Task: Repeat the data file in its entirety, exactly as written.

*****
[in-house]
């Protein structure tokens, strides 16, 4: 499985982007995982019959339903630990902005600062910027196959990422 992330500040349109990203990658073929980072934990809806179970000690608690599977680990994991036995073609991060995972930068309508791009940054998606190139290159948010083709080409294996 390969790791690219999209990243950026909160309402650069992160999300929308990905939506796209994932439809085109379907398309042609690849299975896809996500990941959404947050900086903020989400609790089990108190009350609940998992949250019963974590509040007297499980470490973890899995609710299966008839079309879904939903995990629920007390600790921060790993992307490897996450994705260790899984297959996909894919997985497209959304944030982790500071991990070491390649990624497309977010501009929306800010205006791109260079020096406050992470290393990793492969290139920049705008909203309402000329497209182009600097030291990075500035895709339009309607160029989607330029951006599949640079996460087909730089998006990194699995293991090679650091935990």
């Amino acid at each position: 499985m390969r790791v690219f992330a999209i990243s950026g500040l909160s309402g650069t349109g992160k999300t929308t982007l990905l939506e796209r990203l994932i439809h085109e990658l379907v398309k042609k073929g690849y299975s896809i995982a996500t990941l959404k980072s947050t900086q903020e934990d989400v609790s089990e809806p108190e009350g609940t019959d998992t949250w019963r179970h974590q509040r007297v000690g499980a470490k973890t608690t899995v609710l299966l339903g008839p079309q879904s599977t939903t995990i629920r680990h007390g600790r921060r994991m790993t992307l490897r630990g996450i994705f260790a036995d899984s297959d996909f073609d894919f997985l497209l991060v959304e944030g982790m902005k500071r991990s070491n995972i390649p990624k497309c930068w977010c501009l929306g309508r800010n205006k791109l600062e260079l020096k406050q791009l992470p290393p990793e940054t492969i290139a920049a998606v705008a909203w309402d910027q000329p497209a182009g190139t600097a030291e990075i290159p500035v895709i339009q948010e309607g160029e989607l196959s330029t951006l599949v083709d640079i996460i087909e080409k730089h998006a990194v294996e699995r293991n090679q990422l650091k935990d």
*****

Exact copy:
[in-house]
């Protein structure tokens, strides 16, 4: 499985982007995982019959339903630990902005600062910027196959990422 992330500040349109990203990658073929980072934990809806179970000690608690599977680990994991036995073609991060995972930068309508791009940054998606190139290159948010083709080409294996 390969790791690219999209990243950026909160309402650069992160999300929308990905939506796209994932439809085109379907398309042609690849299975896809996500990941959404947050900086903020989400609790089990108190009350609940998992949250019963974590509040007297499980470490973890899995609710299966008839079309879904939903995990629920007390600790921060790993992307490897996450994705260790899984297959996909894919997985497209959304944030982790500071991990070491390649990624497309977010501009929306800010205006791109260079020096406050992470290393990793492969290139920049705008909203309402000329497209182009600097030291990075500035895709339009309607160029989607330029951006599949640079996460087909730089998006990194699995293991090679650091935990």
């Amino acid at each position: 499985m390969r790791v690219f992330a999209i990243s950026g500040l909160s309402g650069t349109g992160k999300t929308t982007l990905l939506e796209r990203l994932i439809h085109e990658l379907v398309k042609k073929g690849y299975s896809i995982a996500t990941l959404k980072s947050t900086q903020e934990d989400v609790s089990e809806p108190e009350g609940t019959d998992t949250w019963r179970h974590q509040r007297v000690g499980a470490k973890t608690t899995v609710l299966l339903g008839p079309q879904s599977t939903t995990i629920r680990h007390g600790r921060r994991m790993t992307l490897r630990g996450i994705f260790a036995d899984s297959d996909f073609d894919f997985l497209l991060v959304e944030g982790m902005k500071r991990s070491n995972i390649p990624k497309c930068w977010c501009l929306g309508r800010n205006k791109l600062e260079l020096k406050q791009l992470p290393p990793e940054t492969i290139a920049a998606v705008a909203w309402d910027q000329p497209a182009g190139t600097a030291e990075i290159p500035v895709i339009q948010e309607g160029e989607l196959s330029t951006l599949v083709d640079i996460i087909e080409k730089h998006a990194v294996e699995r293991n090679q990422l650091k935990d």